LDS retirees’ hobbies include relaxing, doting on their grandchildren, fishing and serving as senior missionaries for The Church of Jesus Christ of Latter-day Saints.
Senior missionaries currently make up 8 percent of the missionaries serving around the world in various capacities, according to Mormon Newsroom. There has been an increase in the number of senior missionaries serving in the LDS Church over the last two years in service missions, leadership missions, stay-at-home missions or proselytizing missions.
“I think the Church, the leaders have emphasized this hastening of the work, that the Lord is hastening his work. There’s opportunities — many, many opportunities — for older people to serve,” said Elder Richard Phelps, who is currently serving in the Utah-Provo mission. “I think people feel an urgency now that they may not have felt 20 years ago. Everybody wants to be a part of it; it’s exciting.”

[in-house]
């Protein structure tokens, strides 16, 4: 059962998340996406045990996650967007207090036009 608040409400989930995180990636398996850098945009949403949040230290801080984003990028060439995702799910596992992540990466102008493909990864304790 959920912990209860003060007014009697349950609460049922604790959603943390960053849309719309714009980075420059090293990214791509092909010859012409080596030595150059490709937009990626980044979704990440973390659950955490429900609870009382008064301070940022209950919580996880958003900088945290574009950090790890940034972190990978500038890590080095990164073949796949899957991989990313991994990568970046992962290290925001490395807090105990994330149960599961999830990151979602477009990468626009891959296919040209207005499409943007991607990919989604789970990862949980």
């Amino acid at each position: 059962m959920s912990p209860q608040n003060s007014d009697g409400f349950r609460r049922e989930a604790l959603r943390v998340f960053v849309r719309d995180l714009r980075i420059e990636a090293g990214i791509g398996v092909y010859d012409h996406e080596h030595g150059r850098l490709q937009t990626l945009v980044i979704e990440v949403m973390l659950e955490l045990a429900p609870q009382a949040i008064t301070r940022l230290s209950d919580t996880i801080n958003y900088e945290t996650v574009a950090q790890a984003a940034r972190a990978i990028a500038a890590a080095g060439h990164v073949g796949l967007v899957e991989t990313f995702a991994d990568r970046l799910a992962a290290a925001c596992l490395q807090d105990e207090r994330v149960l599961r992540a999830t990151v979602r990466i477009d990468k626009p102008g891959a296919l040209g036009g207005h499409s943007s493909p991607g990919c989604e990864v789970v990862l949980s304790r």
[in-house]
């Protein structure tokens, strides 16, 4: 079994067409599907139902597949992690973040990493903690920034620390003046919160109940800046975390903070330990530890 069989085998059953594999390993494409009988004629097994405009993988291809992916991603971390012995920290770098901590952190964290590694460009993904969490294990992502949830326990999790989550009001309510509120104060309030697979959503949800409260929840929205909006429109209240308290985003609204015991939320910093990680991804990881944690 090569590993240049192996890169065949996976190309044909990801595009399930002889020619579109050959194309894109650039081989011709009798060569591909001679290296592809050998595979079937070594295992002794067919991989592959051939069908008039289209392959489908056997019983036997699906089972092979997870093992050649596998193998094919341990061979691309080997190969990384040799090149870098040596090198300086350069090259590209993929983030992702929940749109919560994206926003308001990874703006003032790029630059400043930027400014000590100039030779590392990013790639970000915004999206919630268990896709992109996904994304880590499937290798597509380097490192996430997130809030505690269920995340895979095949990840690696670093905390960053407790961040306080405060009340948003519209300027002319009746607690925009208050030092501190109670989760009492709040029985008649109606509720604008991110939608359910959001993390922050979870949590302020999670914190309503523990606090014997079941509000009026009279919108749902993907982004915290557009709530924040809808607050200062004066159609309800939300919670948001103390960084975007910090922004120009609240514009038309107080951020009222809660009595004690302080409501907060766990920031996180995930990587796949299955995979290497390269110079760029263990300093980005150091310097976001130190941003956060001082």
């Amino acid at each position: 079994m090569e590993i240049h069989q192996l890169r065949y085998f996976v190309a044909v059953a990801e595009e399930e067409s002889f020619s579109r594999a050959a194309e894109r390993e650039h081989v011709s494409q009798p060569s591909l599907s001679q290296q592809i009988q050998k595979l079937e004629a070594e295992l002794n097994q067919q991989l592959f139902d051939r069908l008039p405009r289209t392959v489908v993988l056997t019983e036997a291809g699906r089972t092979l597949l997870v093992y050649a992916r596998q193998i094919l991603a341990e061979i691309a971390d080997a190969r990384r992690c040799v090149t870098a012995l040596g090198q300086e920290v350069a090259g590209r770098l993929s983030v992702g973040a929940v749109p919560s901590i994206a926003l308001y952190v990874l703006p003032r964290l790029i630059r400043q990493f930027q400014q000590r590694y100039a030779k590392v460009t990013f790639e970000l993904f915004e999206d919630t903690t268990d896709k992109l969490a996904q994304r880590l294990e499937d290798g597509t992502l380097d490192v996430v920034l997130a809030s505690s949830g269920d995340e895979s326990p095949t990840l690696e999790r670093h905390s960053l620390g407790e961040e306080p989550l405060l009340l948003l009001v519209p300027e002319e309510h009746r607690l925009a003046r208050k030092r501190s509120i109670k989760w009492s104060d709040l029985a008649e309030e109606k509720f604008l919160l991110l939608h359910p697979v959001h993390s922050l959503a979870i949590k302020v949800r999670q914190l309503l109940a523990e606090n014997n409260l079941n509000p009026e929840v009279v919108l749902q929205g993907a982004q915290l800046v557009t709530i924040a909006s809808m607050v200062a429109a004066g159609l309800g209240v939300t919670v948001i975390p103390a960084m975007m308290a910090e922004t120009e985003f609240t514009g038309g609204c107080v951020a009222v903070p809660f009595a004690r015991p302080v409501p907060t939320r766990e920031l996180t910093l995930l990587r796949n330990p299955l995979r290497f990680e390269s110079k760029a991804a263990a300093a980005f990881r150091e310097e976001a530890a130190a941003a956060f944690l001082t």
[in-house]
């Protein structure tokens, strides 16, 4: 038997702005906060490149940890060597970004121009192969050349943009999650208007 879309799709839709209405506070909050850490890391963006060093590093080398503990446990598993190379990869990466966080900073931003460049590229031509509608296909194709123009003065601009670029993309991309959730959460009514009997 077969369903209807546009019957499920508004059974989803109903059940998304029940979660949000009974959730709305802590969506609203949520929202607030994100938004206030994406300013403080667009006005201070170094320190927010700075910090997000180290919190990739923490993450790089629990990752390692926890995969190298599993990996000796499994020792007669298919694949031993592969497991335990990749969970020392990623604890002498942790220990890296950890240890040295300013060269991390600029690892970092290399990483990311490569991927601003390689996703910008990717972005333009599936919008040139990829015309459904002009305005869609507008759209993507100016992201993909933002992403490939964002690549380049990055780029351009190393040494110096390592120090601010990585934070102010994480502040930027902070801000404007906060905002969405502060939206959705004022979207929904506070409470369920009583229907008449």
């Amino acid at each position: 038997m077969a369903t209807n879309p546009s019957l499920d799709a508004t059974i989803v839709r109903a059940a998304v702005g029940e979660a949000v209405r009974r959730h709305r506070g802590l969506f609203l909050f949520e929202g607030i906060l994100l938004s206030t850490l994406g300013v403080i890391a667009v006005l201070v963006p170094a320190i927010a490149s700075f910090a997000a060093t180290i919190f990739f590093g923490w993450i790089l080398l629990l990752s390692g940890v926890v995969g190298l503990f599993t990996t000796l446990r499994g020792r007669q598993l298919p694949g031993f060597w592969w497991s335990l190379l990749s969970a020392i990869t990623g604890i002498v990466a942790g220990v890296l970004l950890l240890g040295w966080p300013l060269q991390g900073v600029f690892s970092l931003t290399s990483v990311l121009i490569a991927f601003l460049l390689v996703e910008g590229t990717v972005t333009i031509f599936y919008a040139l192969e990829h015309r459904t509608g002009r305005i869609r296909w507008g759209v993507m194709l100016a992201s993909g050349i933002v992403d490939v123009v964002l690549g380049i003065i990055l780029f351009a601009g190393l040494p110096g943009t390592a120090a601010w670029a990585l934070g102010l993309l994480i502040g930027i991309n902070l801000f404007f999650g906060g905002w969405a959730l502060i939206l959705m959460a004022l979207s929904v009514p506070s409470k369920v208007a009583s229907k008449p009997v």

Elder Phelps and his wife are stay-at-home missionaries who, instead of going out to knock on doors, seek to reactivate members and part-member families in their ward and stake. “We just have more time to devote and to ease those burdens of reaching out,” Sister Virginia Phelps said.
Terry Grimley, who was released four months ago from his senior mission at Heber Valley Camp, said, “Senior couples are very well prepared, usually, to take care of problems, to help people, to inspire people into the gospel through not only teaching them the concepts and the principles, but also using personal experience to testify of the blessings that people receive by obedience to the gospel laws.”
Senior missionaries in the field are used in various ways, and with the recent changes in the requirements to be a senior missionary, many more are able to serve who previously were not able to. “Senior couples do a lot of good,” Grimley said.
The Phelps, along with Grimley, attribute the effectiveness of their proselyting to the fact that since they are older, they are more experienced and relate more easily to investigators or those who are less active than the younger missionaries. “We’ve lived experienced lives … we feel a comfort level because we’ve experienced it,” Sister Phelps said.